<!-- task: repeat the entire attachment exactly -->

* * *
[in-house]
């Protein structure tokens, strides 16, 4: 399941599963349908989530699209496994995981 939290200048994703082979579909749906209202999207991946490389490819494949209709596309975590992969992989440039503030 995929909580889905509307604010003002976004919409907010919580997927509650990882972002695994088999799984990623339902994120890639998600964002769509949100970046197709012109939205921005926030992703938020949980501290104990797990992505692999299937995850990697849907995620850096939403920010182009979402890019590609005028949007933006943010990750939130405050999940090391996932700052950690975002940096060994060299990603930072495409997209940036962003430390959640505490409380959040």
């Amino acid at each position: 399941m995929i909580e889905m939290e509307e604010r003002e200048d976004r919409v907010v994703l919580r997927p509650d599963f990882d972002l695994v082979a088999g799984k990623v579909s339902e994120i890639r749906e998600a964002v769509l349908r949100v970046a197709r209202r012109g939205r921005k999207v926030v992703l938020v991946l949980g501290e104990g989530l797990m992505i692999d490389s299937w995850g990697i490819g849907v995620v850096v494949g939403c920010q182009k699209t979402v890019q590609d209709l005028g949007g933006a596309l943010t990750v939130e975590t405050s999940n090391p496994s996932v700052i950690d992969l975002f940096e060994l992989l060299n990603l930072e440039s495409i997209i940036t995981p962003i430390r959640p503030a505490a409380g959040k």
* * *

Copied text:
[in-house]
């Protein structure tokens, strides 16, 4: 399941599963349908989530699209496994995981 939290200048994703082979579909749906209202999207991946490389490819494949209709596309975590992969992989440039503030 995929909580889905509307604010003002976004919409907010919580997927509650990882972002695994088999799984990623339902994120890639998600964002769509949100970046197709012109939205921005926030992703938020949980501290104990797990992505692999299937995850990697849907995620850096939403920010182009979402890019590609005028949007933006943010990750939130405050999940090391996932700052950690975002940096060994060299990603930072495409997209940036962003430390959640505490409380959040």
């Amino acid at each position: 399941m995929i909580e889905m939290e509307e604010r003002e200048d976004r919409v907010v994703l919580r997927p509650d599963f990882d972002l695994v082979a088999g799984k990623v579909s339902e994120i890639r749906e998600a964002v769509l349908r949100v970046a197709r209202r012109g939205r921005k999207v926030v992703l938020v991946l949980g501290e104990g989530l797990m992505i692999d490389s299937w995850g990697i490819g849907v995620v850096v494949g939403c920010q182009k699209t979402v890019q590609d209709l005028g949007g933006a596309l943010t990750v939130e975590t405050s999940n090391p496994s996932v700052i950690d992969l975002f940096e060994l992989l060299n990603l930072e440039s495409i997209i940036t995981p962003i430390r959640p503030a505490a409380g959040k």